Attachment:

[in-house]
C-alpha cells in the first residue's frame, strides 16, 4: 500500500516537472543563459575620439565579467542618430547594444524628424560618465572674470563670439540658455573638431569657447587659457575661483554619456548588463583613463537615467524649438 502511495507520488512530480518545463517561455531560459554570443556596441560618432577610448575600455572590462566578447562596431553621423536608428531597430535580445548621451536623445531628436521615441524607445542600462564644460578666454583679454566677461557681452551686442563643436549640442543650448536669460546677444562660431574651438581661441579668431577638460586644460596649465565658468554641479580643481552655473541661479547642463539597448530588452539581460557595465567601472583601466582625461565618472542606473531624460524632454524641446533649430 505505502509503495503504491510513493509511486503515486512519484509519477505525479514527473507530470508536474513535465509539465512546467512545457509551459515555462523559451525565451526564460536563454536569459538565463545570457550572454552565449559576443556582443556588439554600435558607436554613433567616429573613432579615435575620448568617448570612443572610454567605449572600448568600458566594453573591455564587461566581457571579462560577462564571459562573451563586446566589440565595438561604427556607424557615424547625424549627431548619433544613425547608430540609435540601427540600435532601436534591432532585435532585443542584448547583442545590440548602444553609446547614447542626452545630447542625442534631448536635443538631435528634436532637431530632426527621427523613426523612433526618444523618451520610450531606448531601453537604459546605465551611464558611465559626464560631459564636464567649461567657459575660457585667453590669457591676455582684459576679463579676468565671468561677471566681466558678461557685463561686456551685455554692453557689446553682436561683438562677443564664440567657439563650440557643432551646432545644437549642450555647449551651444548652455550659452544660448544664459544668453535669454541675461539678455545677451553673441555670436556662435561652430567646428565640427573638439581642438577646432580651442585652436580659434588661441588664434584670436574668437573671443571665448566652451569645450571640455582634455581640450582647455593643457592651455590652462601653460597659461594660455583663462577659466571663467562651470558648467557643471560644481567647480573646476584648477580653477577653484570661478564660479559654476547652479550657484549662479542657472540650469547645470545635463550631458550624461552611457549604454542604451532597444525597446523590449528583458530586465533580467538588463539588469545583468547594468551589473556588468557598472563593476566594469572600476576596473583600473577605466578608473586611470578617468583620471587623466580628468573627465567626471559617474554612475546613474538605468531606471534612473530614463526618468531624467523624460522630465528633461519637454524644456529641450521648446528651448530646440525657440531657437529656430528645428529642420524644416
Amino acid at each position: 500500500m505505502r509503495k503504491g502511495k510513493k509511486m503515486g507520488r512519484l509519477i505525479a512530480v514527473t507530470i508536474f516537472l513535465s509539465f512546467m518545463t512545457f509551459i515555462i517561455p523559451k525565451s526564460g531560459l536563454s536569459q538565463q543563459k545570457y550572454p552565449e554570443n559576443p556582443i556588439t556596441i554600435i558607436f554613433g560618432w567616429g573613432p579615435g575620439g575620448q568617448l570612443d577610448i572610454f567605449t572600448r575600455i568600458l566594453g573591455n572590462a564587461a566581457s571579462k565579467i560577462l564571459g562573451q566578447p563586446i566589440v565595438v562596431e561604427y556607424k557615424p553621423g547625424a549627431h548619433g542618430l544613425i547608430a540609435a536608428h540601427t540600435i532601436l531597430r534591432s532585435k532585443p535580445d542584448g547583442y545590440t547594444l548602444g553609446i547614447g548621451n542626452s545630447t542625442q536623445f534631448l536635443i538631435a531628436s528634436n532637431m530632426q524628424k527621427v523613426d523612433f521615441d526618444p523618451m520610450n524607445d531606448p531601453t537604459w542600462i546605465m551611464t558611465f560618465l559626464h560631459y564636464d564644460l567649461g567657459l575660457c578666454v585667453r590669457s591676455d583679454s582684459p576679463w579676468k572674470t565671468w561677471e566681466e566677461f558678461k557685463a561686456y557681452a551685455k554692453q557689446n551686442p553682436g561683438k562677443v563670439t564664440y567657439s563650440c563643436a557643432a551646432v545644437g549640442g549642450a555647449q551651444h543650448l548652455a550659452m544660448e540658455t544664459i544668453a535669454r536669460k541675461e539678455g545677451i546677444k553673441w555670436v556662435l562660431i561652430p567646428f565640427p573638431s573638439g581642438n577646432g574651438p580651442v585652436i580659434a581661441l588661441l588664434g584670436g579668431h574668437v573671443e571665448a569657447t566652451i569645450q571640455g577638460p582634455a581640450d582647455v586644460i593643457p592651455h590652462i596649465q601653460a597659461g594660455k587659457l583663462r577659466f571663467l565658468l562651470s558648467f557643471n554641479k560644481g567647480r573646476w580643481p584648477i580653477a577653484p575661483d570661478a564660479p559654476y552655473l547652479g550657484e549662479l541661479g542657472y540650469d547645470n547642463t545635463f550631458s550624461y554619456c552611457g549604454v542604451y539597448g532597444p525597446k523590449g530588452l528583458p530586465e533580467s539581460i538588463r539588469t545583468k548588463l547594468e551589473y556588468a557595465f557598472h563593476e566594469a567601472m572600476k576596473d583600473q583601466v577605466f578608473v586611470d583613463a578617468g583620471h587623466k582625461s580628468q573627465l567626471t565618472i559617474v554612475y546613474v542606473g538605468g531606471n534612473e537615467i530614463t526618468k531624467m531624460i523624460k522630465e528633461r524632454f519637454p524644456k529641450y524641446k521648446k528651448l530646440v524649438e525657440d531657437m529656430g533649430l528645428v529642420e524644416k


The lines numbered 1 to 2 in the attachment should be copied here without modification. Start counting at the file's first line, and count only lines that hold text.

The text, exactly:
[in-house]
C-alpha cells in the first residue's frame, strides 16, 4: 500500500516537472543563459575620439565579467542618430547594444524628424560618465572674470563670439540658455573638431569657447587659457575661483554619456548588463583613463537615467524649438 502511495507520488512530480518545463517561455531560459554570443556596441560618432577610448575600455572590462566578447562596431553621423536608428531597430535580445548621451536623445531628436521615441524607445542600462564644460578666454583679454566677461557681452551686442563643436549640442543650448536669460546677444562660431574651438581661441579668431577638460586644460596649465565658468554641479580643481552655473541661479547642463539597448530588452539581460557595465567601472583601466582625461565618472542606473531624460524632454524641446533649430 505505502509503495503504491510513493509511486503515486512519484509519477505525479514527473507530470508536474513535465509539465512546467512545457509551459515555462523559451525565451526564460536563454536569459538565463545570457550572454552565449559576443556582443556588439554600435558607436554613433567616429573613432579615435575620448568617448570612443572610454567605449572600448568600458566594453573591455564587461566581457571579462560577462564571459562573451563586446566589440565595438561604427556607424557615424547625424549627431548619433544613425547608430540609435540601427540600435532601436534591432532585435532585443542584448547583442545590440548602444553609446547614447542626452545630447542625442534631448536635443538631435528634436532637431530632426527621427523613426523612433526618444523618451520610450531606448531601453537604459546605465551611464558611465559626464560631459564636464567649461567657459575660457585667453590669457591676455582684459576679463579676468565671468561677471566681466558678461557685463561686456551685455554692453557689446553682436561683438562677443564664440567657439563650440557643432551646432545644437549642450555647449551651444548652455550659452544660448544664459544668453535669454541675461539678455545677451553673441555670436556662435561652430567646428565640427573638439581642438577646432580651442585652436580659434588661441588664434584670436574668437573671443571665448566652451569645450571640455582634455581640450582647455593643457592651455590652462601653460597659461594660455583663462577659466571663467562651470558648467557643471560644481567647480573646476584648477580653477577653484570661478564660479559654476547652479550657484549662479542657472540650469547645470545635463550631458550624461552611457549604454542604451532597444525597446523590449528583458530586465533580467538588463539588469545583468547594468551589473556588468557598472563593476566594469572600476576596473583600473577605466578608473586611470578617468583620471587623466580628468573627465567626471559617474554612475546613474538605468531606471534612473530614463526618468531624467523624460522630465528633461519637454524644456529641450521648446528651448530646440525657440531657437529656430528645428529642420524644416